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Early Childhood Cancer Survivors More Prone To Pregnancy Complications; Here's Why

Update Date: Apr 27, 2017 10:02 AM EDT

Aside from fertility issues, early childhood cancer survivors are more prone to the risk of pregnancy complications, according to studies in the United States and the United Kingdom. Adolescents and young adults who have survived cancer are also affected by the risk.

What Did The Study Reveal?

In the study done by researchers from the University of North Carolina, there was a prevalence of excess risk of having preterm births and very low birth weight among female cancer survivors diagnosed from 2010 to 2013. The study believes that the pregnancy complications were more pronounced in the subjects who underwent chemotherapy. 

One of the pregnancy complications noted was difficulty in birthing naturally. This was based on how caesarian deliveries were significantly high in these age groups, Medical News Bulletin reported.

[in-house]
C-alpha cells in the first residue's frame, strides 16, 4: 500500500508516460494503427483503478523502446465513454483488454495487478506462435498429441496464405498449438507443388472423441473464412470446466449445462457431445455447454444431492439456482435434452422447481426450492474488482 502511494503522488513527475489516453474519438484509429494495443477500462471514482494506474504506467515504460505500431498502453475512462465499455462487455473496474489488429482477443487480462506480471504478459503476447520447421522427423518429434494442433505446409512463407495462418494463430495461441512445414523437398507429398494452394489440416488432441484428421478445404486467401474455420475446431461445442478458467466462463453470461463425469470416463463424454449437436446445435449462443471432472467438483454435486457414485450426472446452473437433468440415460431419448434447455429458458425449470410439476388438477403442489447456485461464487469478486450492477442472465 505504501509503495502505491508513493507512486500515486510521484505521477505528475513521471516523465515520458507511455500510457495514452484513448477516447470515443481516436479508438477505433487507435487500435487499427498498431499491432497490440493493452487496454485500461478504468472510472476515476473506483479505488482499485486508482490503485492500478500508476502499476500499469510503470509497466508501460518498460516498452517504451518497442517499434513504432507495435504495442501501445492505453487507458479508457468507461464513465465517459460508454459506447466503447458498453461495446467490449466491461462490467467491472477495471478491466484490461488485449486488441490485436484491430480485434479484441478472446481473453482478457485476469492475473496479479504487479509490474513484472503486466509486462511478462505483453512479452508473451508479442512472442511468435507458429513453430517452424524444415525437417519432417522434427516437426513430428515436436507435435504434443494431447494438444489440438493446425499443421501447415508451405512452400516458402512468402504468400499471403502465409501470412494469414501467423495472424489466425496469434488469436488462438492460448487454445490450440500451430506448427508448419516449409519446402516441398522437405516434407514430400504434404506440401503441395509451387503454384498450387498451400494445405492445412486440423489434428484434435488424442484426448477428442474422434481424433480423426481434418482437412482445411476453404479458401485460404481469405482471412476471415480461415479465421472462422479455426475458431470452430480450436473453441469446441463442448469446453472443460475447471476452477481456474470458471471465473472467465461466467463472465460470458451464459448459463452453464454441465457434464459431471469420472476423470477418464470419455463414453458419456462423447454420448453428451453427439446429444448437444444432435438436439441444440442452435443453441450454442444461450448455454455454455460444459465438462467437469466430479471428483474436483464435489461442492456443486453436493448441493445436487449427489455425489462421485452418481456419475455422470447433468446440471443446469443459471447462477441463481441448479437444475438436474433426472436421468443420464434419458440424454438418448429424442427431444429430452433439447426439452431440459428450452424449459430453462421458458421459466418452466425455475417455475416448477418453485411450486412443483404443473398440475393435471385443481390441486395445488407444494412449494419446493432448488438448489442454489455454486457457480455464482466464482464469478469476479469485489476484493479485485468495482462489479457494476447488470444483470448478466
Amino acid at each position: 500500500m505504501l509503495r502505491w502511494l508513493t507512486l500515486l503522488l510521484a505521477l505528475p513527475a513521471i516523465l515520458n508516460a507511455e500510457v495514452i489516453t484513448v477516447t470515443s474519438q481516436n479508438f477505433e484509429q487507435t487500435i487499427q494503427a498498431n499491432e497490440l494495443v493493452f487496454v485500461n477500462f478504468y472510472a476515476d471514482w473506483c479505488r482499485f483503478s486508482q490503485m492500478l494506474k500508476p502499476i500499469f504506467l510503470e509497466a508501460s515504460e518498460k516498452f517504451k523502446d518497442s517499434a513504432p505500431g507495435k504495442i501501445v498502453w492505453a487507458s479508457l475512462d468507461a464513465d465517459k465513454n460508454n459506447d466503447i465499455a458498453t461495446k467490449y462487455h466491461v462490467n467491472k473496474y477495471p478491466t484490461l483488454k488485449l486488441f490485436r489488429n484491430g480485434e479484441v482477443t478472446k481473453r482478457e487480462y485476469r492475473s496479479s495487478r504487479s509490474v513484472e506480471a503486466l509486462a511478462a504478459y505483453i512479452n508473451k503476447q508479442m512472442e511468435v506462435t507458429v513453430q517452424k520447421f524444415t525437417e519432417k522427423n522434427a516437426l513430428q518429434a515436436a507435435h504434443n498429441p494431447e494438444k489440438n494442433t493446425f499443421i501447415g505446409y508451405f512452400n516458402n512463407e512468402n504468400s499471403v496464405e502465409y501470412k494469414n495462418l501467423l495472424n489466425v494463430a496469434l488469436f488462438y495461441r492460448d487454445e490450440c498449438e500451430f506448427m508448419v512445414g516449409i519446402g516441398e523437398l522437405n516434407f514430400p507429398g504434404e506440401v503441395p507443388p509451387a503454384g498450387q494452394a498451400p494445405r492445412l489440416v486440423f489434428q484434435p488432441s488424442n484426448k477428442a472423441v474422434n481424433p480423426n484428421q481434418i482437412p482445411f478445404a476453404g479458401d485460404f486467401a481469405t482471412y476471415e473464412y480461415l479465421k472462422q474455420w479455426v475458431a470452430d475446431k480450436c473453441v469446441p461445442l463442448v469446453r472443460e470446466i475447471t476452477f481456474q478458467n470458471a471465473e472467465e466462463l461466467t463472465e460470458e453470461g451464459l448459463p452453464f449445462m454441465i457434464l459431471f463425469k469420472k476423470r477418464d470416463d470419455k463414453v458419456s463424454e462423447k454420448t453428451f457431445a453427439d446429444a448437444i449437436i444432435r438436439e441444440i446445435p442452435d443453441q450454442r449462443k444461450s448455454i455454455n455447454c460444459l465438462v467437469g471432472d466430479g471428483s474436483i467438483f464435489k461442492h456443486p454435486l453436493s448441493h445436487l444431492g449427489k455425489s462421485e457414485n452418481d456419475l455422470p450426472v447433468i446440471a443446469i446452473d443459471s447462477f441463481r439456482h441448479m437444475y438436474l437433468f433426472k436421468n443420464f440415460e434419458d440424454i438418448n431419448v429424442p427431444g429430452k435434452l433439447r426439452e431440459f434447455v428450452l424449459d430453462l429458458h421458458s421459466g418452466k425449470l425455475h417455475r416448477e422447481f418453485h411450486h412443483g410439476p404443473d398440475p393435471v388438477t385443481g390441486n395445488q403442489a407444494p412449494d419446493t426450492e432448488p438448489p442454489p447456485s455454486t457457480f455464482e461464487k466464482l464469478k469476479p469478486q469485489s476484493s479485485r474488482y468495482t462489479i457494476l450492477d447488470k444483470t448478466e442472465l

The study by the University of Birmingham in the UK corroborates the US findings. Their study focused on childhood cancer survivors who were diagnosed with tumors by age 14 and a majority of the 1,712 subjects were survivors of leukemia or Wilms who received radiation treatment.

The study found that the childhood cancer survivors who had abdominal radiation treatment were more prone to undergo caesarian delivery. The authors believe that pregnancy complications in childhood cancer survivors are caused by the radiation's damage to internal organs like the kidney or the pancreas, Reuters reported.

Effects Of Chemotherapy Revealed As Well

The chemotherapy also damages the ovaries during prolonged treatment and makes many childhood cancer survivors infertile. Oftentimes, they would either resort to in vitro fertilization or egg donation in order to conceive.

But a new treatment is being proposed to the US Health Department where women would have a slice of ovarian tissue harvested with their eggs and then frozen for storage. This would be done before the patient undergoes chemotherapy. 

Once cancer-free, the healthy ovarian tissue will then be transplanted back to the damaged ovary, much like a skin graft to restore reproductive function. Doctors are cautioning cancer survivors to seek counseling and consider the risk of having pregnancy complications very carefully before trying to have children.

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